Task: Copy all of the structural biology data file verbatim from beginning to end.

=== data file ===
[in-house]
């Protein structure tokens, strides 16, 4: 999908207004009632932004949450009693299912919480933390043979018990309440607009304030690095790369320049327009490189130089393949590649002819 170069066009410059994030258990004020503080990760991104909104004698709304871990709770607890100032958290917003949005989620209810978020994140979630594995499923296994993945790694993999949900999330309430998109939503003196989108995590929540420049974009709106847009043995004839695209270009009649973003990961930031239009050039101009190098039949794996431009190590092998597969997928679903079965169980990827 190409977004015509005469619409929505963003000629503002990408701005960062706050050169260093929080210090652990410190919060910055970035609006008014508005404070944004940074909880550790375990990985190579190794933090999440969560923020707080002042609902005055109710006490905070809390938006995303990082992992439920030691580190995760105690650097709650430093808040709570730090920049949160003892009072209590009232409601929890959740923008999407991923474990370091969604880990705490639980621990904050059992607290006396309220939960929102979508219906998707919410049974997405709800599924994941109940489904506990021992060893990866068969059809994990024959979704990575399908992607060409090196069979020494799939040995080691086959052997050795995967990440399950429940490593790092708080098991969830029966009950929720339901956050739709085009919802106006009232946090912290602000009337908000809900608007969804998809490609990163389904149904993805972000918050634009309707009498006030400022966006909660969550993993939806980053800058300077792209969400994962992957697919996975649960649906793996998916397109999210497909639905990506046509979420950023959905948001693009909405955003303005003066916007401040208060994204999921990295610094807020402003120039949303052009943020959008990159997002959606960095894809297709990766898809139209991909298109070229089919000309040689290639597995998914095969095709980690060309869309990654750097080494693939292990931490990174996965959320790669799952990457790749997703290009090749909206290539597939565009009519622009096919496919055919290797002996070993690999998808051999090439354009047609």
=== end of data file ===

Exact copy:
[in-house]
């Protein structure tokens, strides 16, 4: 999908207004009632932004949450009693299912919480933390043979018990309440607009304030690095790369320049327009490189130089393949590649002819 170069066009410059994030258990004020503080990760991104909104004698709304871990709770607890100032958290917003949005989620209810978020994140979630594995499923296994993945790694993999949900999330309430998109939503003196989108995590929540420049974009709106847009043995004839695209270009009649973003990961930031239009050039101009190098039949794996431009190590092998597969997928679903079965169980990827 190409977004015509005469619409929505963003000629503002990408701005960062706050050169260093929080210090652990410190919060910055970035609006008014508005404070944004940074909880550790375990990985190579190794933090999440969560923020707080002042609902005055109710006490905070809390938006995303990082992992439920030691580190995760105690650097709650430093808040709570730090920049949160003892009072209590009232409601929890959740923008999407991923474990370091969604880990705490639980621990904050059992607290006396309220939960929102979508219906998707919410049974997405709800599924994941109940489904506990021992060893990866068969059809994990024959979704990575399908992607060409090196069979020494799939040995080691086959052997050795995967990440399950429940490593790092708080098991969830029966009950929720339901956050739709085009919802106006009232946090912290602000009337908000809900608007969804998809490609990163389904149904993805972000918050634009309707009498006030400022966006909660969550993993939806980053800058300077792209969400994962992957697919996975649960649906793996998916397109999210497909639905990506046509979420950023959905948001693009909405955003303005003066916007401040208060994204999921990295610094807020402003120039949303052009943020959008990159997002959606960095894809297709990766898809139209991909298109070229089919000309040689290639597995998914095969095709980690060309869309990654750097080494693939292990931490990174996965959320790669799952990457790749997703290009090749909206290539597939565009009519622009096919496919055919290797002996070993690999998808051999090439354009047609």